Snatch: An Oral Film Review

1016 words - 4 pages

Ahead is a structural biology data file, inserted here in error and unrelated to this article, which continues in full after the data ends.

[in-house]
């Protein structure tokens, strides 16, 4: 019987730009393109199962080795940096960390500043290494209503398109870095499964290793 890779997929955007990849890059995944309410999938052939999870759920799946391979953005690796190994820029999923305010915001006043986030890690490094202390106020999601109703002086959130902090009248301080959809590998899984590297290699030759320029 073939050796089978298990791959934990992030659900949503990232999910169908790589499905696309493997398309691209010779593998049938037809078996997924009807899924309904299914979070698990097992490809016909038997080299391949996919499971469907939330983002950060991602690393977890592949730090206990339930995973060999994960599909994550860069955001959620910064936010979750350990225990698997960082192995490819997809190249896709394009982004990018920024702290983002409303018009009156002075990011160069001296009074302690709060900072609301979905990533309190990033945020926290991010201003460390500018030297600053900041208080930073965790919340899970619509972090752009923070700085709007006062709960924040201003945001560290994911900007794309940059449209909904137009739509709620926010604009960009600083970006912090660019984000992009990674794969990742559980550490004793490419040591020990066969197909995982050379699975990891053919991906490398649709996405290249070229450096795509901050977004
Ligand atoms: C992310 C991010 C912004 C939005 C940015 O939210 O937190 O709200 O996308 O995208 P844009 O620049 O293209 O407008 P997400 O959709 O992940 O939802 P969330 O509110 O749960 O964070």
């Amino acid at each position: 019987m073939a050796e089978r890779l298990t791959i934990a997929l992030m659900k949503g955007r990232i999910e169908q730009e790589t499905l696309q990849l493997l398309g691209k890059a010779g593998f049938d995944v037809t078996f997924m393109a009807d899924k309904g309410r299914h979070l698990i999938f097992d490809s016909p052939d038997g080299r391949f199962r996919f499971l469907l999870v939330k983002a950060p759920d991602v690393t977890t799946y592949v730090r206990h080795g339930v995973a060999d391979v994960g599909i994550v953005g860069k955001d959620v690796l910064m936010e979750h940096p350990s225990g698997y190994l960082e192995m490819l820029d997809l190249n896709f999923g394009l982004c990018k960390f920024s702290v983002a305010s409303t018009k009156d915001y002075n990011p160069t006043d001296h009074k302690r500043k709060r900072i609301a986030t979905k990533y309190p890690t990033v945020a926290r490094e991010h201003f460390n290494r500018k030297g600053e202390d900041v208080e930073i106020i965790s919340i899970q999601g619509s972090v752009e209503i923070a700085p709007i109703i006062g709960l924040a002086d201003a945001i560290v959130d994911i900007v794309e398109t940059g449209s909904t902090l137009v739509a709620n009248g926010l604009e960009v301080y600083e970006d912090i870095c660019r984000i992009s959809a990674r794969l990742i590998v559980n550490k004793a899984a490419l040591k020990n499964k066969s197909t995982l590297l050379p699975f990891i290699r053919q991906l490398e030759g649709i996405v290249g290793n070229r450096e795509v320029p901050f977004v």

It's about stealin' stones and breakin' bones.Snatch is the highly anticipated motion picture from writer/director Guy Ritchie, as a follow up from his previous film, 'Lock Stock and Two Smoking Barrels'. Released in 2000, it was given a greater budget than 'Lock Stock', and therefore was allowed to spend more on location, props, and actors.This film stars Jason Statham, Vinnie Jones, Alan Ford, Brad Pitt, Dennis Farina, and Benicio Del Toro. Its plot is both twisted and intriguing, a rollercoaster ride of intertwined stories that that are all, in some way or another, related. The basic outline is this: a diamond exchange in Antwerp is robbed, the diamond now to go to New York. But someone is tipped off, and the diamond is getting chased by 3 parties.In the middle of all this, two boxing promoters want a new caravan, and they go to a gypsy camp to collect it, and end up having to put their prized boxer, Gorgeous George in a fight with Mickey, a pikey (gypsy). After being knocked out and injured (in one hit), the boys enroll Mickey as their new fighter, much to the 'disappointment' of Brick Top, a gangster that organizes fights. Both parts of the plot are very well intertwined, and this makes a fantastic film that I would recommend for pretty much anyone.But there is one scene that sounds out from the rest of the film like a black eye. I am talking about the final boxing scene; the climax of the film. In this scene, Mickey is asked to go down (get knocked out) in the fourth round of this match, or Brick Top and his cronies will kill him and his boxing promoters, Tommy and Turkish, and feed their bodies to pigs. Charming.The scene starts off with Mickey, Tommy, and Turkish entering the arena, and getting into a fight on the way. The first thing you notice is the brownish hue that affects the scene's colour, and the low contrast, used to depict the illegitimacy, and cold-bloodedness of the fight. The camera is also positioned behind members of the ringside audience, to really give the film's audience the impression that they are actually there. It is obscured so that it seems that you (the audience) is in the second row of the arena.Mickey steps into the ring, and the fight begins. The first punch is thrown by Mickey, and nearly knocks his opponent, 'Goodnight' Anderson, out. But Anderson regains his balance, and starts to fight back. The scene alternates angles a lot, to give it the feeling of extreme pace. The use of the heavy rock song, 'Fucking in the Bushes', by Oasis, injects the scene with anger and speed.A shaky camera gives the audience sensation of actually being there to witness the fight. Towards the end of the fight, the segment of film that my visual representation illustrates, is the thrilling climax to the fight. Anderson throws a huge punch, which hits Mickey in the jaw. Anderson is framed by a...

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